Setting the right price is vital for a quick sale – too high and you won’t get much interest, too low and you’re giving money away.

There are several ways to set the right price:
• You can get an idea of what your car is worth instantly, based on our analysis of thousands of similar cars for sale
• Search Auto Trader for cars of the same age, condition, mileage and those with similar extras or we can set it up for you

There are many things that affect a car’s value, including:
• Make and model
• Age
• Mileage
• Equipment, such as air-conditioning and alloy wheels
• Overall condition
• Colour
• Rarity of model

Remember, dealers price their cars higher as they need to cover their costs and make a profit. Private sellers don’t  have the same overheads, so make sure you price yours in-line with other private sellers.

The key is to price your car just above what you expect to receive, leaving room to haggle – everyone likes to think they’re getting a bargain.

Think about where you want your advert to appear in the search listings. Setting your price at, say, £995 means your advert is unlikely to appear top in the listing of cars for £1,000 and under.

Take into account the price segments but be realistic and don’t overinflate your price – potential buyers will lose interest.

Top tips:

• Get a car valuation to find out its market value
• Compare your car by looking at the price other people are asking for similarly equipped cars on Auto Trader
• Car price guides can give you an indication of your car’s value
• Visit a dealer to get an idea of your car’s trade-in value – anything you get over this will be a bonus

4. Writing a car advert

Writing a car advert

 

 

 

 

 

 

 

Once you’ve worked out the right price for your car, turn your attention to wording your advert to provide potential buyers with all the information they’ll need, making your sale as quick and smooth as possible.

Enter your car’s details

By entering your car’s registration number, Auto Trader can automatically fill in vital information such as:
• Make and model
• Age
• Body type
• Colour
• Transmission
• Fuel type

Creating your advert

Auto Trader will give you the basic details of your car, but you’ll need to enter the mileage and any optional, interesting or desirable features it has.

Enter the description you want to appear on your advert in the box. Be as clear as possible but try to avoid jargon: ‘metallic red’ is more helpful than ‘Fire Opal’.

Make sure you include:

• How long the road tax has to run
• How long the MOT is valid for
• Whether the car has a full or partial service history – this can add hundreds to the price of a car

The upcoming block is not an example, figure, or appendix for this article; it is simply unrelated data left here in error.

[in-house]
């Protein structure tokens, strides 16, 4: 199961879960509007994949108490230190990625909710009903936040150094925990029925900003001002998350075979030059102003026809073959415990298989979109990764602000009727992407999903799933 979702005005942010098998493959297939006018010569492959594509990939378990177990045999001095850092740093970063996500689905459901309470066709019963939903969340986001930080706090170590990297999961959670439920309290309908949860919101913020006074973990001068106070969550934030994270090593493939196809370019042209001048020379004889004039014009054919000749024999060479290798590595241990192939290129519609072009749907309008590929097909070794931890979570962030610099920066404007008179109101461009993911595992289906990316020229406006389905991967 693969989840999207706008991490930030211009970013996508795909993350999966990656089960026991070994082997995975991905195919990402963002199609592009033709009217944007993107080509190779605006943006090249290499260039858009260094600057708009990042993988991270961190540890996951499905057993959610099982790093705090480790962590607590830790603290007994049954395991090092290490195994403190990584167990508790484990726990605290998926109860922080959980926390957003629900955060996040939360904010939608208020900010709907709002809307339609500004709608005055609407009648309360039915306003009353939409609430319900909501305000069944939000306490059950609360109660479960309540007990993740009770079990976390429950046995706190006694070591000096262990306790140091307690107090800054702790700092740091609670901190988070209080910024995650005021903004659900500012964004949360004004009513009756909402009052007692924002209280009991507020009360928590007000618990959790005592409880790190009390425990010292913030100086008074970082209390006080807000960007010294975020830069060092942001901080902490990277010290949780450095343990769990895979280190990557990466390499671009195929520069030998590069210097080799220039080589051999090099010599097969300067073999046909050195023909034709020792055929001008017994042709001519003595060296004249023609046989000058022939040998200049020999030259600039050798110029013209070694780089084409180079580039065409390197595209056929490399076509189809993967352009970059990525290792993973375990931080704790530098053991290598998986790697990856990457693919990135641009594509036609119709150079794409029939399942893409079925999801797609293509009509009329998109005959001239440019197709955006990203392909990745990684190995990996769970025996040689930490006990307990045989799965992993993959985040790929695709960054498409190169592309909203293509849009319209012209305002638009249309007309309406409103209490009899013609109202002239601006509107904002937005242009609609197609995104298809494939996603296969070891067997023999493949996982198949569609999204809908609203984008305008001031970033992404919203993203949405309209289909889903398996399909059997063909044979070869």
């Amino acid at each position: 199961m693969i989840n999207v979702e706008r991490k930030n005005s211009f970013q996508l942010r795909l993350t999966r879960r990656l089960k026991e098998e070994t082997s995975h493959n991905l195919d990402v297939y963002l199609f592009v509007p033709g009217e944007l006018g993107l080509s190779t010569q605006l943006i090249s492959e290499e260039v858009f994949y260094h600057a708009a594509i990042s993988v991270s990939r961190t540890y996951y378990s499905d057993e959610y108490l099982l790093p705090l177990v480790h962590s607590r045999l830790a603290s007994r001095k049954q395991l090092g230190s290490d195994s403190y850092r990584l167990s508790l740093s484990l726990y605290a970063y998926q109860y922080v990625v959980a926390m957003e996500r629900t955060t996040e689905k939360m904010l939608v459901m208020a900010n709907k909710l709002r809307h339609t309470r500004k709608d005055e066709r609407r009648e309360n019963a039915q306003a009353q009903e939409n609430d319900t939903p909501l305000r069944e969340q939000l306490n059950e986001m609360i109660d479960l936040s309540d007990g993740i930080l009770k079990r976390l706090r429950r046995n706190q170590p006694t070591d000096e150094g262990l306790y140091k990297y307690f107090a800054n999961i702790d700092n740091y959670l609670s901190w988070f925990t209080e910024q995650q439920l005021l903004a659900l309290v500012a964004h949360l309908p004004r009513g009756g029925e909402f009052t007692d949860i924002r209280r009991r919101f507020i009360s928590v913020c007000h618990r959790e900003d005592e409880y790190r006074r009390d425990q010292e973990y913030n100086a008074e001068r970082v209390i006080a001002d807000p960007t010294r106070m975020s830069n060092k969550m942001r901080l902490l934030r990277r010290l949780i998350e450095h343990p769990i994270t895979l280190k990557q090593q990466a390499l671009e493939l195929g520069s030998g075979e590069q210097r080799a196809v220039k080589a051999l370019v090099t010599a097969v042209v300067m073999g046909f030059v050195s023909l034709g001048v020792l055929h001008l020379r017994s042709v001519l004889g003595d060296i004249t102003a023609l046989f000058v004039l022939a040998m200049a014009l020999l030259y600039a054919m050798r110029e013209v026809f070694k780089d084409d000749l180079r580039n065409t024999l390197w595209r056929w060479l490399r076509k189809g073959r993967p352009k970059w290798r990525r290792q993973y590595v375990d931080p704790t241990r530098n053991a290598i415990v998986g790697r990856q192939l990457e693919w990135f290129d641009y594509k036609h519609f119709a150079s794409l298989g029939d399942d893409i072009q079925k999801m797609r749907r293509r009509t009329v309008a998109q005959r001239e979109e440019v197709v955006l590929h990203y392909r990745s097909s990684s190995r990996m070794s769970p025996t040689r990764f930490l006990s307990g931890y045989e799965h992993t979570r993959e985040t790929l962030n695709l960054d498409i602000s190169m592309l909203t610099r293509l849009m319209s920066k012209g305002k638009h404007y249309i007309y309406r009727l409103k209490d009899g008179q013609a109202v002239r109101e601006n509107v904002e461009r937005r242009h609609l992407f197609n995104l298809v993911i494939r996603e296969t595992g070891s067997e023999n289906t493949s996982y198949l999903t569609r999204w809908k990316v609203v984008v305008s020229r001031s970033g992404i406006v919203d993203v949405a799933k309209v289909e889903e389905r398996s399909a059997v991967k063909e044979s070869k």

• Number of owners – cars with fewer owners are generally more desirable
• Extras like air conditioning, sat-nav, alloy wheels, electric windows and leather seats are all desirable
• Modifications, but be aware some can reduce your car’s value
• Reason for sale – are you buying a new car or moving abroad? Reassure the buyer

Remember that if your car isn’t in great condition, be honest. Otherwise you risk wasting your time and that of potential buyers.

Keep the advert as concise as possible and only include essential information. It’s best to stick to around 50 to 75 words for an online advert or 20 to 30 words in print; the exact length depends on the kind of advert you want.

Avoid:

• Using block capitals as it makes the advert harder to read
• Vague terms and clichéd phrases, such as ‘excellent condition’, ‘lovely driver’ or ‘first to see will buy’

5. Dealing with buyers

Dealing with buyers

 

 

 

 

 

 

 

Selling a car privately can be daunting but knowing what to expect and how to deal with buyers helps you avoid running into any problems.

The golden rules of dealing with buyers are:
• Never let a buyer test drive your car alone
• Make sure they have a valid driving licence and suitable insurance cover, or you could be liable for any accidents
• Ask a close friend or relative to be with you
• Keep hold of the car keys at all times and never leave the buyer in the car with the keys
• Let buyers follow their own route, as many are suspicious if you dictate which roads to take
• Don’t be afraid to ask them to slow down or stop – it’s still your car

Inspections

Make sure you’ve prepared your car for sale:
• Allow the buyer to take their time and view the car properly
• Avoid distracting the buyer from carrying out their own checks